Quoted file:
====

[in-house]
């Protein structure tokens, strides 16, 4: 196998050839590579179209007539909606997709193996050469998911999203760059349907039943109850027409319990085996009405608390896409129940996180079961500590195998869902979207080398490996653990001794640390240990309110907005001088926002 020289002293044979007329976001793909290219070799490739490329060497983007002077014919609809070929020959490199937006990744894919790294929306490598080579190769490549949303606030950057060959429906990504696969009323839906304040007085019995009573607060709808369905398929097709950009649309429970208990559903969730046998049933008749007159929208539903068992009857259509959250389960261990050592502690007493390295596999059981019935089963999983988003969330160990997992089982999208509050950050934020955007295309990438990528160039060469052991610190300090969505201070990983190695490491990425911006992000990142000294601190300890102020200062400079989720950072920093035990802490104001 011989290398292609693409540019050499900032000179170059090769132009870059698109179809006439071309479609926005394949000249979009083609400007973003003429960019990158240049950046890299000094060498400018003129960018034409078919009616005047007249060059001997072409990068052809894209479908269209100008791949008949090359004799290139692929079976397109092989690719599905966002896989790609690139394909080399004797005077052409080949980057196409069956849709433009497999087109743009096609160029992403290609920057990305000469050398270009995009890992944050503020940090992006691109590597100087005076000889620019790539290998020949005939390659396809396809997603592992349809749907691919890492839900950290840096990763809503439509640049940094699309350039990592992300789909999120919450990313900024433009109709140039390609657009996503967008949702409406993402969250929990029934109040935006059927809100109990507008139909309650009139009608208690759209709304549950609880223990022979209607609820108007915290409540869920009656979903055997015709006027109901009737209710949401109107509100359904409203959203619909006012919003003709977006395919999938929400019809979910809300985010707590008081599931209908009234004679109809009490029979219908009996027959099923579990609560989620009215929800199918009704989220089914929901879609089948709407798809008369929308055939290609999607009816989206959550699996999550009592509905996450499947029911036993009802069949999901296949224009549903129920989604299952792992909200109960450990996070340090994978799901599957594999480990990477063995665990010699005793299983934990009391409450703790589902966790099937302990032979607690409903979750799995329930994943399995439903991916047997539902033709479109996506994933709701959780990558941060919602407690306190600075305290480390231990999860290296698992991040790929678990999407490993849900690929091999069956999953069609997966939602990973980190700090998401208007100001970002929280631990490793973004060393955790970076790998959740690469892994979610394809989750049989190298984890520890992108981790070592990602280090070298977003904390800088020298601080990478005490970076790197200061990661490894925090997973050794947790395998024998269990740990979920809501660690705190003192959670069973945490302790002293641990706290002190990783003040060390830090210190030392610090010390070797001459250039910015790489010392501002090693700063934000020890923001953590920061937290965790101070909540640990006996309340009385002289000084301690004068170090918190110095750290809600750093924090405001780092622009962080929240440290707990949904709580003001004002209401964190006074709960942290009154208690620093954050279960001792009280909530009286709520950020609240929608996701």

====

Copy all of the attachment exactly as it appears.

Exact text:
[in-house]
């Protein structure tokens, strides 16, 4: 196998050839590579179209007539909606997709193996050469998911999203760059349907039943109850027409319990085996009405608390896409129940996180079961500590195998869902979207080398490996653990001794640390240990309110907005001088926002 020289002293044979007329976001793909290219070799490739490329060497983007002077014919609809070929020959490199937006990744894919790294929306490598080579190769490549949303606030950057060959429906990504696969009323839906304040007085019995009573607060709808369905398929097709950009649309429970208990559903969730046998049933008749007159929208539903068992009857259509959250389960261990050592502690007493390295596999059981019935089963999983988003969330160990997992089982999208509050950050934020955007295309990438990528160039060469052991610190300090969505201070990983190695490491990425911006992000990142000294601190300890102020200062400079989720950072920093035990802490104001 011989290398292609693409540019050499900032000179170059090769132009870059698109179809006439071309479609926005394949000249979009083609400007973003003429960019990158240049950046890299000094060498400018003129960018034409078919009616005047007249060059001997072409990068052809894209479908269209100008791949008949090359004799290139692929079976397109092989690719599905966002896989790609690139394909080399004797005077052409080949980057196409069956849709433009497999087109743009096609160029992403290609920057990305000469050398270009995009890992944050503020940090992006691109590597100087005076000889620019790539290998020949005939390659396809396809997603592992349809749907691919890492839900950290840096990763809503439509640049940094699309350039990592992300789909999120919450990313900024433009109709140039390609657009996503967008949702409406993402969250929990029934109040935006059927809100109990507008139909309650009139009608208690759209709304549950609880223990022979209607609820108007915290409540869920009656979903055997015709006027109901009737209710949401109107509100359904409203959203619909006012919003003709977006395919999938929400019809979910809300985010707590008081599931209908009234004679109809009490029979219908009996027959099923579990609560989620009215929800199918009704989220089914929901879609089948709407798809008369929308055939290609999607009816989206959550699996999550009592509905996450499947029911036993009802069949999901296949224009549903129920989604299952792992909200109960450990996070340090994978799901599957594999480990990477063995665990010699005793299983934990009391409450703790589902966790099937302990032979607690409903979750799995329930994943399995439903991916047997539902033709479109996506994933709701959780990558941060919602407690306190600075305290480390231990999860290296698992991040790929678990999407490993849900690929091999069956999953069609997966939602990973980190700090998401208007100001970002929280631990490793973004060393955790970076790998959740690469892994979610394809989750049989190298984890520890992108981790070592990602280090070298977003904390800088020298601080990478005490970076790197200061990661490894925090997973050794947790395998024998269990740990979920809501660690705190003192959670069973945490302790002293641990706290002190990783003040060390830090210190030392610090010390070797001459250039910015790489010392501002090693700063934000020890923001953590920061937290965790101070909540640990006996309340009385002289000084301690004068170090918190110095750290809600750093924090405001780092622009962080929240440290707990949904709580003001004002209401964190006074709960942290009154208690620093954050279960001792009280909530009286709520950020609240929608996701």